Manohar Lal Sharma v. Sanjay Leela Bhansali & ors. – Apex Court

The Certification of movie ‘Padmavati’ and its release have sparked anger across the country. Different matters and complaints have been filed before various Courts and authorities. In an order dated 20 November, 2017, the Hon’ble Apex Court noted that that the film in question, i.e., ‘Padmavati’ has not yet received the Certificate from the Central Board of Film Certification.  Pleadings in a court are not meant to create any kind of disharmony in the society which believes in the conceptual unity among diversity.

In Manohar Lal Sharma  v. Sanjay Leela Bhansali & ors., on November 28, 2017, Full Bench of the Hon’ble Apex Court dealt with questions regarding movie ‘Padmavati’. The Bench comprised of CJI Dipak Misra;  Justice A.M. Khanwilkar and Justice Dr. D.Y. Chandrachud.

The petition filed under Article 32, Constitution of India had two prayers –

(a)  that  film titled “Padmavati” should not be exhibited in other countries without obtaining the requisite
certificate from the Central Board of Film Certification (CBFC) under the Cinematograph Act, 1952 (and the Rules and guidelines framed thereunder and ;

(b)  further to issue a writ of mandamus to the Central Bureau of Investigation (CBI) to register an FIR against Sanjay Leela Bhansali and his team members for offence punishable under :

  • Section 7 of the Act, Cinematograph Act, 1952 read with
  • Sections 153A, 295, 295A, 499 and 500 of the Indian Penal Code read with Section 4 of the Indecent Representation of Women (Prohibition) Act, 1986 and

to investigate and prosecute them in accordance with law.

Observations of the Court

  • When a matter is pending or going to be dealt with by the CBFC, no one who is holding any post of public responsibility should comment on how the application for certification is to be processed. That tantamounts to creating a sense of prejudice in the mind of the CBFC. The CBFC is expected to take decisions with utmost objectivity as per the provisions contained in the Act, the rules framed thereunder and the guidelines. If the Court cannot pre-judge the matter before the CBFC takes a decision, we fail to comprehend how anyone in public office can pre-judge the issue and make public utterances. (Para 9)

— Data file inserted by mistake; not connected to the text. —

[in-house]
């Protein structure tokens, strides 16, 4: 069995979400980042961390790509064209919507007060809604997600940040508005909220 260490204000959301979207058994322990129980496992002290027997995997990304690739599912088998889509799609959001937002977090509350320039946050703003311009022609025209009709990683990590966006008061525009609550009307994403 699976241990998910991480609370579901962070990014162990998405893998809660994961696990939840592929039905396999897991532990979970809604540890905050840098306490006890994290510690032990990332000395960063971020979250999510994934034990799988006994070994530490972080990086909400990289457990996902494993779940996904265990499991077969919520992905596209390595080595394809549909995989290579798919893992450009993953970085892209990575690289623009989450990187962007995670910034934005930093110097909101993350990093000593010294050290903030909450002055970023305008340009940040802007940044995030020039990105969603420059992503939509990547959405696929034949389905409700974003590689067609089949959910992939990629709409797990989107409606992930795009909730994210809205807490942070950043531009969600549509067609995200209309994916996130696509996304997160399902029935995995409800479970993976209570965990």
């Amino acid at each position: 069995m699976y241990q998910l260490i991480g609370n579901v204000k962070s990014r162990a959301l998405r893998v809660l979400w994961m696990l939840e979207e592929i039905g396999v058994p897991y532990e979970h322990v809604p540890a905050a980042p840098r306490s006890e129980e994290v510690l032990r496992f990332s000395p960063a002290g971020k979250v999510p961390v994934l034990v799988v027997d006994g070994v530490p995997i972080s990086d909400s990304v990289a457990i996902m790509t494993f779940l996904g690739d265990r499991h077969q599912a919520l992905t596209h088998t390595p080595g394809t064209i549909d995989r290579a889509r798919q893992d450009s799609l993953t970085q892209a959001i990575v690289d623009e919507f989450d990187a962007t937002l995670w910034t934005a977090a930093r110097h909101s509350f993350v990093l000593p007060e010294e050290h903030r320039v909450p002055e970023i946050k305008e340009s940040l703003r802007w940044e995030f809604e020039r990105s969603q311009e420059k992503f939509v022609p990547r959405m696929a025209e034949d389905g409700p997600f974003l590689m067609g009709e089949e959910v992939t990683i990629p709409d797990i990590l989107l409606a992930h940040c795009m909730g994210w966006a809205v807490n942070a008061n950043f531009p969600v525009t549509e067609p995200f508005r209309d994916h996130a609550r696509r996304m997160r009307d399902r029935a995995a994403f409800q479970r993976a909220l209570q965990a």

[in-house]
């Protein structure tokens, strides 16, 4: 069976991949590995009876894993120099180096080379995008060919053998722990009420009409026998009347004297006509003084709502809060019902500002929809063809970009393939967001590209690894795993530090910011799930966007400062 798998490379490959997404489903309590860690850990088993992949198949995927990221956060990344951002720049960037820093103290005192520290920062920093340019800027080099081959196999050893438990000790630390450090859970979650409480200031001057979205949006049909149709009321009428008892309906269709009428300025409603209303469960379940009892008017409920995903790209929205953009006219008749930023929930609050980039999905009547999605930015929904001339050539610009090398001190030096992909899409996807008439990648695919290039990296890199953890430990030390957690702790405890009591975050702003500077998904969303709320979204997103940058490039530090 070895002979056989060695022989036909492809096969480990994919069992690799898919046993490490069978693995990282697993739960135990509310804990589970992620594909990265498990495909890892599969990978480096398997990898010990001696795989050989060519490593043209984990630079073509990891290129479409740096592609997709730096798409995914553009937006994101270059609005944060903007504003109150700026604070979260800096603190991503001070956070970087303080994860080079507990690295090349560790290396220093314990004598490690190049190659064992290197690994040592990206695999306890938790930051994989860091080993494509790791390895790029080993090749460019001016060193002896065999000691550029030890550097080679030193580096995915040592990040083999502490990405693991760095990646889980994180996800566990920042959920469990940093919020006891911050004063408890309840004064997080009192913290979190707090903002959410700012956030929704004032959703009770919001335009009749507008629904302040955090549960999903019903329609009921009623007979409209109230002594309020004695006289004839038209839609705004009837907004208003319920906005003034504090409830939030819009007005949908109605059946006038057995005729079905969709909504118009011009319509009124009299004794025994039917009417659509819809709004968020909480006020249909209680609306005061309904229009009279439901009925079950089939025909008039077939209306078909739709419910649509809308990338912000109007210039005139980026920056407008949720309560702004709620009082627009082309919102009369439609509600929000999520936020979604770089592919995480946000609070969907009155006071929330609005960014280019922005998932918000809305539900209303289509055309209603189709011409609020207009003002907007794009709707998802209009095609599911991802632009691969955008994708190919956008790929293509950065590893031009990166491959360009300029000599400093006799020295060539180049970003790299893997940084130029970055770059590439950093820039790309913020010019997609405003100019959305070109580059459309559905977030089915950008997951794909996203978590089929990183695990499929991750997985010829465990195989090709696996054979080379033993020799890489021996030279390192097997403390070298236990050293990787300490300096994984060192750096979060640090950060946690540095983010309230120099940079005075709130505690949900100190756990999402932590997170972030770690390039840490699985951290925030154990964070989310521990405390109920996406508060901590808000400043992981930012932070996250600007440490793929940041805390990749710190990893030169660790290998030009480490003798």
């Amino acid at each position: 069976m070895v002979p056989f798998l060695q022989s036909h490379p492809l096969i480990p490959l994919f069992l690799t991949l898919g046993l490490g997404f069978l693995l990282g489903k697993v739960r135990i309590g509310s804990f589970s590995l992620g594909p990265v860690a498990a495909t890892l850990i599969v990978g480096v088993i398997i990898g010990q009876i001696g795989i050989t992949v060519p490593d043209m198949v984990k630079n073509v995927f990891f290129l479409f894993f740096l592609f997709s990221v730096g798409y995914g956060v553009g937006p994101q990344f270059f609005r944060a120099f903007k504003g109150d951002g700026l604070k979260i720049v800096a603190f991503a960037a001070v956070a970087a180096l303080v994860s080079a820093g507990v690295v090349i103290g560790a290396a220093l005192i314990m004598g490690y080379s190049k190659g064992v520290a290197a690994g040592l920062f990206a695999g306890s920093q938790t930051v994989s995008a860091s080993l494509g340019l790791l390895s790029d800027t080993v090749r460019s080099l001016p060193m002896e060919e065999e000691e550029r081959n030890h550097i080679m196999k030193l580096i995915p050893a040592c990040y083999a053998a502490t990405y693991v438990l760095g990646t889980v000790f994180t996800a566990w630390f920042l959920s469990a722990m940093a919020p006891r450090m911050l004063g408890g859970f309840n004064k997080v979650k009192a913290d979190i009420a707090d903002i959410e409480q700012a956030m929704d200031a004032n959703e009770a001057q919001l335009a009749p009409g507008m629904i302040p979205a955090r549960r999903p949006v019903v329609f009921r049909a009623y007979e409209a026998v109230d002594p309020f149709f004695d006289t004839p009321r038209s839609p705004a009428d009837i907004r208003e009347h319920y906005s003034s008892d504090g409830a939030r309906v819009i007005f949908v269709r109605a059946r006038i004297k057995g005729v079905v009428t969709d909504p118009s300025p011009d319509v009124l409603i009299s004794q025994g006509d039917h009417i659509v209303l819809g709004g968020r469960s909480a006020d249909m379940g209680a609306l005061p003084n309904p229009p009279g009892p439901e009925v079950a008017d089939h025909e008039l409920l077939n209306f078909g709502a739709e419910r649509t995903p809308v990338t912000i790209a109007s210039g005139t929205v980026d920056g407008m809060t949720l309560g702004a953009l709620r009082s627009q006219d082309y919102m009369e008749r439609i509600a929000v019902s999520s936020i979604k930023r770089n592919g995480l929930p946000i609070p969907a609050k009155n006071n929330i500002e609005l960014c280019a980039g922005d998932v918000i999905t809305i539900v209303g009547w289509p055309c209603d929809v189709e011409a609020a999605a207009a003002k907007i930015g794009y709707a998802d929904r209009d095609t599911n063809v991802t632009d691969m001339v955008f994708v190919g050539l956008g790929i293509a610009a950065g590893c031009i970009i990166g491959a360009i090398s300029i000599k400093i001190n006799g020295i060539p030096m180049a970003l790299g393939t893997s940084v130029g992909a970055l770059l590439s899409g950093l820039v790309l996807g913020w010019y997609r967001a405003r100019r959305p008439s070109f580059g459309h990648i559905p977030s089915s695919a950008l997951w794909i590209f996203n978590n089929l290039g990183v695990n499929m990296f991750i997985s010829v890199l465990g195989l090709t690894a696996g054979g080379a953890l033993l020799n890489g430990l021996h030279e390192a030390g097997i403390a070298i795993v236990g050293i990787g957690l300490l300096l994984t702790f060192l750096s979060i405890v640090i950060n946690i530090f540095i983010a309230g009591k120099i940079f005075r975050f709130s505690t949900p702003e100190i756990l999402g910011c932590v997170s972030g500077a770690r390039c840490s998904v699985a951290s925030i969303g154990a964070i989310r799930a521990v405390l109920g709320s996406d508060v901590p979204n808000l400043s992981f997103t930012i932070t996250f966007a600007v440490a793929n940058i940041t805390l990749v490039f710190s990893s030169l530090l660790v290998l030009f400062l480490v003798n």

• When the matter is pending for grant of certification, if responsible people in power or public offices
    comment on the issue of certification pending consideration before the statutory authority, that is a violation of the rule of law. All concerned shall be guided by the basic premise of the rule of law and ought not to venture into violating the same. (Para 9)
  • No right is absolute but the fetters for enjoying the rights should be absolutely reasonable more so when it relates to the right to freedom of speech and expression and right to liberty. The Court has to see what kinds of fetters are being imposed and the impact of the same. (Para 16)


The Court dismissed the petition without any costs , petitioner-in-person being a practising counsel in the Supreme Court. The Court cautioned him to be careful in future.

Image from here


L&P Editorial Team

The Law & Practice Blog's editorial team.

Leave a Reply

Your email address will not be published. Required fields are marked *

This site uses Akismet to reduce spam. Learn how your comment data is processed.